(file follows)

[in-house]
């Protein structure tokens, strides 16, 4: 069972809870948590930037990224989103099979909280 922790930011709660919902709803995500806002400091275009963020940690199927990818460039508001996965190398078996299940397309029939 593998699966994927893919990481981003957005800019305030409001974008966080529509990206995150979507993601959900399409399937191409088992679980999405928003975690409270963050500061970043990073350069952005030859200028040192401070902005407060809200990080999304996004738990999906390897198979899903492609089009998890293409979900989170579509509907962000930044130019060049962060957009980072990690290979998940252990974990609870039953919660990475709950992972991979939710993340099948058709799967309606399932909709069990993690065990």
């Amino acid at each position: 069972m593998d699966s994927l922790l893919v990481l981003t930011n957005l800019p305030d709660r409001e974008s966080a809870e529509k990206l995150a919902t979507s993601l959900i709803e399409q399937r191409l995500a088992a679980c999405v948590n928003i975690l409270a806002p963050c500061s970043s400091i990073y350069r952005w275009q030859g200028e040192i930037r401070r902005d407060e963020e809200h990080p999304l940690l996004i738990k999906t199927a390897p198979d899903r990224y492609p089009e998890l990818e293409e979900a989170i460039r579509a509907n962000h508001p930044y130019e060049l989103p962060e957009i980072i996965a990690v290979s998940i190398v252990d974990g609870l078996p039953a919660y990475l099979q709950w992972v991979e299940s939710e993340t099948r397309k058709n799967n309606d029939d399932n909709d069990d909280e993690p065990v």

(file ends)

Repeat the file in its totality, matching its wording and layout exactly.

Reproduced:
[in-house]
């Protein structure tokens, strides 16, 4: 069972809870948590930037990224989103099979909280 922790930011709660919902709803995500806002400091275009963020940690199927990818460039508001996965190398078996299940397309029939 593998699966994927893919990481981003957005800019305030409001974008966080529509990206995150979507993601959900399409399937191409088992679980999405928003975690409270963050500061970043990073350069952005030859200028040192401070902005407060809200990080999304996004738990999906390897198979899903492609089009998890293409979900989170579509509907962000930044130019060049962060957009980072990690290979998940252990974990609870039953919660990475709950992972991979939710993340099948058709799967309606399932909709069990993690065990």
């Amino acid at each position: 069972m593998d699966s994927l922790l893919v990481l981003t930011n957005l800019p305030d709660r409001e974008s966080a809870e529509k990206l995150a919902t979507s993601l959900i709803e399409q399937r191409l995500a088992a679980c999405v948590n928003i975690l409270a806002p963050c500061s970043s400091i990073y350069r952005w275009q030859g200028e040192i930037r401070r902005d407060e963020e809200h990080p999304l940690l996004i738990k999906t199927a390897p198979d899903r990224y492609p089009e998890l990818e293409e979900a989170i460039r579509a509907n962000h508001p930044y130019e060049l989103p962060e957009i980072i996965a990690v290979s998940i190398v252990d974990g609870l078996p039953a919660y990475l099979q709950w992972v991979e299940s939710e993340t099948r397309k058709n799967n309606d029939d399932n909709d069990d909280e993690p065990v």